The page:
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Shooting Stars: The Use of Metaphors in Writing

January 8, 2012

A few nights back, my father and I ventured outside at 3 in the morning to gaze up at the stars in the hopes of observing a meteor shower. During the course of twenty minutes spent standing in the frigid air, we managed to catch a glimpse of two shooting stars that streaked across the sky so quickly we were almost unsure if we had actually seen them or if they were a mirage of sorts formed in our tired minds. Those two were definitely real, but about a dozen others seen at the edge of my vision likely were not. (The following photo was actually taken tonight. I suspect it would be incredibly difficult to capture a photo of a shooting star, so you’ll have to settle for a spattering of stars and the glow of the moon just off camera. If you look closely, you can make out the constellation Orion.)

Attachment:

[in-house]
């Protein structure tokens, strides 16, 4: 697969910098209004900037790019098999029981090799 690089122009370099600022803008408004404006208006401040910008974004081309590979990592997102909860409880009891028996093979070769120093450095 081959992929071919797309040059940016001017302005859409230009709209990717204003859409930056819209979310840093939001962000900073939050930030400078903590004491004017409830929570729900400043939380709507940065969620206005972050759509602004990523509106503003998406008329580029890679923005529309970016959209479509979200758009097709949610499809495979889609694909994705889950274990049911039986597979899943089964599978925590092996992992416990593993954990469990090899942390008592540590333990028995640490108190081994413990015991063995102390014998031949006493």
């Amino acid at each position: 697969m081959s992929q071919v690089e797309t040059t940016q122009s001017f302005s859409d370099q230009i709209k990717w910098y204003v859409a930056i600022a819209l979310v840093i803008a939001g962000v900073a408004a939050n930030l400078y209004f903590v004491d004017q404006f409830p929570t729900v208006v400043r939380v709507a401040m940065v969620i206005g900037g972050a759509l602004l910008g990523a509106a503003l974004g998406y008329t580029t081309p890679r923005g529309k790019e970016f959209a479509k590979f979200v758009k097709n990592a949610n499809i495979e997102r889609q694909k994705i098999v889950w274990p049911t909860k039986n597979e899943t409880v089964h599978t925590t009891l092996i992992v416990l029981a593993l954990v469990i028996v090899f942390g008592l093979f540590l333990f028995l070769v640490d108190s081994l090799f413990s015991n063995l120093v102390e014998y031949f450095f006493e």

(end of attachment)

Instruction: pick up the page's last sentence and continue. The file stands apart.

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This got me thinking about how the situation might appear in a book. Likely it would be used as a metaphor, as celestial occurrences often are. It might symbolize the birth or death of a kingdom, a change in the winds, or perhaps renewed hope in a cause. Observing a shooting star is not especially uncommon. I find that I often will see one if I stare at the night sky for long enough. However, for some reason this does not stop writers from using the sighting of a shooting star to represent some important plot element in their works or to reveal an emotion that a character might secretly be feeling. Why is that? Why cannot the sighting of a particular caterpillar be used instead as a symbol? In real life, some people look at color bands on woolly bear caterpillars to predict the severity of the coming winter. Why then are there so few works of literature that use caterpillars as metaphors? The answer likely lies in the association many people have formed connecting celestial events with mystery and intrigue. Astronomers have long ago established that shooting stars are nothing more than space debris burning up in our atmosphere and have shown that the Earth is pelted with these space rocks almost continuously; however, in the human mind the sighting of a shooting star seems to automatically evoke feelings of wonder and awe and instantaneously creates the impression that we are small and insignificant in comparison to the vast expanse of the heavens. Writers seize on to these feelings when they create their metaphors in order to draw the readers into the story. They tap into pre-existing emotional responses in an attempt to bring the story to life and fully immerse readers by stimulating all of their senses. In this way, writers, readers, and the characters of the story are all capable of sharing an experience. This creates a bond between all parties that helps everyone feel connected.

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